Tensile strength and ultimate elongation, while extremely useful for compound development and control, are of lesser importance to the design engineer. Elastomeric parts are seldomly loaded in tension, and even then, only to a small fraction of their ultimate strength. Tensile strength and elongation generally cannot be correlated with performance in service. The relationship of stress to strain is more useful, because it shows how an elastomer responds to loading.
Tensile properties are measured by recording axial stress in a standard ASTM dumbbell specimen at a constant rate of strain. Tensile strength, elongation, and modulus, as applied to rubber, are defined as follows:
- Tensile is the force per unit of the original cross-sectional area that is applied at the time of a specimen’s rupture.
- Elongation, or strain, is the extension between benchmarks produced by a tensile force applied to a specimen. Elongation is expressed as a percentage of the original distance between the marks. Ultimate elongation is the elongation at the moment of rupture.
- Modulus is the stress in pounds per square inch, of the original cross section, required to produce a certain elongation.
If a tensile stress of 1800 psi produces an elongation of 300%, the compound is said to have a ‘300% modulus of 1800 psi.’ In rubber—unlike steel—stress and strain in tension are not proportional; therefore, the term modulus has a different meaning. When applied to steel, modulus means stress at a certain strain—not a ratio and not a constant, merely the coordinates of a point on the stress-strain curve.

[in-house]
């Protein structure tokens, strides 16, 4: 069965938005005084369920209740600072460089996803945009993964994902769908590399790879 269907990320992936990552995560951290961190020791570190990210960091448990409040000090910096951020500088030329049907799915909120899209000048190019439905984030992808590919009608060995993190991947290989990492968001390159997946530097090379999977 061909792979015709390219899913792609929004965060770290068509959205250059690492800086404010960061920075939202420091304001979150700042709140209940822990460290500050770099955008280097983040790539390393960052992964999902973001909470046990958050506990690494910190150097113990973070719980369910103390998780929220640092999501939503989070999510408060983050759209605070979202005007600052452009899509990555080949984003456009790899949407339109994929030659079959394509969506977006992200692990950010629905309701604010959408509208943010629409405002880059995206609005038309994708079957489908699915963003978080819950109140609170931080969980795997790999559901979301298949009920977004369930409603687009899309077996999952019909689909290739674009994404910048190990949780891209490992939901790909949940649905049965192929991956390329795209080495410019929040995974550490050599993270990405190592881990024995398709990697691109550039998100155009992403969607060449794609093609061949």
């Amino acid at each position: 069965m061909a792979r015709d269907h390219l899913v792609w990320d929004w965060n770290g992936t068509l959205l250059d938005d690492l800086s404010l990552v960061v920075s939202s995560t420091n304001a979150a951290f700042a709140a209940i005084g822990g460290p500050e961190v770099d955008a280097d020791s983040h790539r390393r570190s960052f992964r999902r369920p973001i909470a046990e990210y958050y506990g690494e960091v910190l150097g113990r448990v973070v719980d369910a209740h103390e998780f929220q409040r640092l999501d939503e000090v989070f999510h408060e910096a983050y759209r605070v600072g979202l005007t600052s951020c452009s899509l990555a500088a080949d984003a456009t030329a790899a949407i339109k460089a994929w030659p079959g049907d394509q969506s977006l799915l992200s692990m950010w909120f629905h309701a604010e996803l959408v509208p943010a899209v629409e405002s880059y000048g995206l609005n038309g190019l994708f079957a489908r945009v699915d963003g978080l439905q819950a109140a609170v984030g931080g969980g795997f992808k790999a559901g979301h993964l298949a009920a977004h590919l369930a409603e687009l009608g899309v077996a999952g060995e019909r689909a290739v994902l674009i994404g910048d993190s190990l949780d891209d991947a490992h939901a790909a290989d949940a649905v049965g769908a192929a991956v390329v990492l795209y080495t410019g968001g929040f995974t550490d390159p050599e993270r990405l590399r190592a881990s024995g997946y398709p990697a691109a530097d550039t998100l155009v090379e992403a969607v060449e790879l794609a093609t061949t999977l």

Procedures for conducting stress-strain tests are standardized and described in ASTM D-412. Dumbbell-shaped specimens 4-5 inches long are die-cut from a flat sheet, and then marked in their narrow section with benchmarks 1-2 inches apart (FIG 1). The ends of the specimens are placed in the grips of a testing machine (FIG 2). The upper grip is power-driven at 20 inches per minute, and it stretches the specimen until it breaks. As the distance between benchmarks widens, measurement is made between their centers to determine elongation.
Stress-strain properties are useful in compound development and for manufacturing control. As control tools, stress-strain properties reveal whether the ingredients have been mixed properly, or if contaminants are present. Property changes by environmental conditions are easily detected by a shift in stress-strain properties. For a product that has been put in production, modulus and elongation measurements can be used as quality control tools. They are sensitive to manufacturing variations and indicate if the product has been properly processed.
Tensile stress-strain curves for compounds of urethane are shown in Figure 3. The tensile strength of commercial compositions of urethane will vary from 2000 psi to over 11,000 psi. Elongation will vary from 250% to 800%. Generally, tensile strength increases with an increase in hardness.
Figure 3 also shows that urethane elastomers retain extensibility at high hardness. Elongation at a break of 75 durometer D, achieved with urethane, is usually 250%.
The response of materials at low moduli is more important to the design engineer than the ultimate tensile strength. As shown in Figure 4, tests from the same material can yield widely varying tensile strengths, simply due to small differences in elongation. In this case, an elongation at a break of only 50% can result in a 2200 psi change in tensile strength. The variability in tensile strength can be caused by small voids in the specimen or small invisible nicks in the sample. Stress at 100% modulus yields very consistent results that are reproducible, compared to other tensile properties.